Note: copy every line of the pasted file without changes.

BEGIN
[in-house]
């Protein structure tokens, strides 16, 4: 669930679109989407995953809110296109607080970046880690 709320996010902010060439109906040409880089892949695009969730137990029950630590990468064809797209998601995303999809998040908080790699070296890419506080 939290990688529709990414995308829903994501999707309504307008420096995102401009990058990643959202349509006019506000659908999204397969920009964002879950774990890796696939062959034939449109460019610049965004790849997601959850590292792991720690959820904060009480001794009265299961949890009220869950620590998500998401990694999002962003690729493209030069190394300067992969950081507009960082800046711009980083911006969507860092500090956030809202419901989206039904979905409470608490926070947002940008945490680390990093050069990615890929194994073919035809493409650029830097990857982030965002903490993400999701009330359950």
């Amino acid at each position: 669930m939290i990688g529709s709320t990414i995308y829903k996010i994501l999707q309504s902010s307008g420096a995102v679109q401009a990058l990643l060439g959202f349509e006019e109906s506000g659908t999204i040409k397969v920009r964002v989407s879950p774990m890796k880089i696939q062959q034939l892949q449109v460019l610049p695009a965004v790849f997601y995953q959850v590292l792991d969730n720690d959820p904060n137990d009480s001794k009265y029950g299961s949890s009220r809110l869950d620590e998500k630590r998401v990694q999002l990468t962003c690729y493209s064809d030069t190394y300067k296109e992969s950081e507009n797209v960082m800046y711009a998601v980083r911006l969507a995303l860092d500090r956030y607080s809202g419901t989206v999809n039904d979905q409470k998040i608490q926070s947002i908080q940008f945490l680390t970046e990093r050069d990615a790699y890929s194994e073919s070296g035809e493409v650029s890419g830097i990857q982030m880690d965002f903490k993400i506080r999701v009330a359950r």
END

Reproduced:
[in-house]
């Protein structure tokens, strides 16, 4: 669930679109989407995953809110296109607080970046880690 709320996010902010060439109906040409880089892949695009969730137990029950630590990468064809797209998601995303999809998040908080790699070296890419506080 939290990688529709990414995308829903994501999707309504307008420096995102401009990058990643959202349509006019506000659908999204397969920009964002879950774990890796696939062959034939449109460019610049965004790849997601959850590292792991720690959820904060009480001794009265299961949890009220869950620590998500998401990694999002962003690729493209030069190394300067992969950081507009960082800046711009980083911006969507860092500090956030809202419901989206039904979905409470608490926070947002940008945490680390990093050069990615890929194994073919035809493409650029830097990857982030965002903490993400999701009330359950």
């Amino acid at each position: 669930m939290i990688g529709s709320t990414i995308y829903k996010i994501l999707q309504s902010s307008g420096a995102v679109q401009a990058l990643l060439g959202f349509e006019e109906s506000g659908t999204i040409k397969v920009r964002v989407s879950p774990m890796k880089i696939q062959q034939l892949q449109v460019l610049p695009a965004v790849f997601y995953q959850v590292l792991d969730n720690d959820p904060n137990d009480s001794k009265y029950g299961s949890s009220r809110l869950d620590e998500k630590r998401v990694q999002l990468t962003c690729y493209s064809d030069t190394y300067k296109e992969s950081e507009n797209v960082m800046y711009a998601v980083r911006l969507a995303l860092d500090r956030y607080s809202g419901t989206v999809n039904d979905q409470k998040i608490q926070s947002i908080q940008f945490l680390t970046e990093r050069d990615a790699y890929s194994e073919s070296g035809e493409v650029s890419g830097i990857q982030m880690d965002f903490k993400i506080r999701v009330a359950r």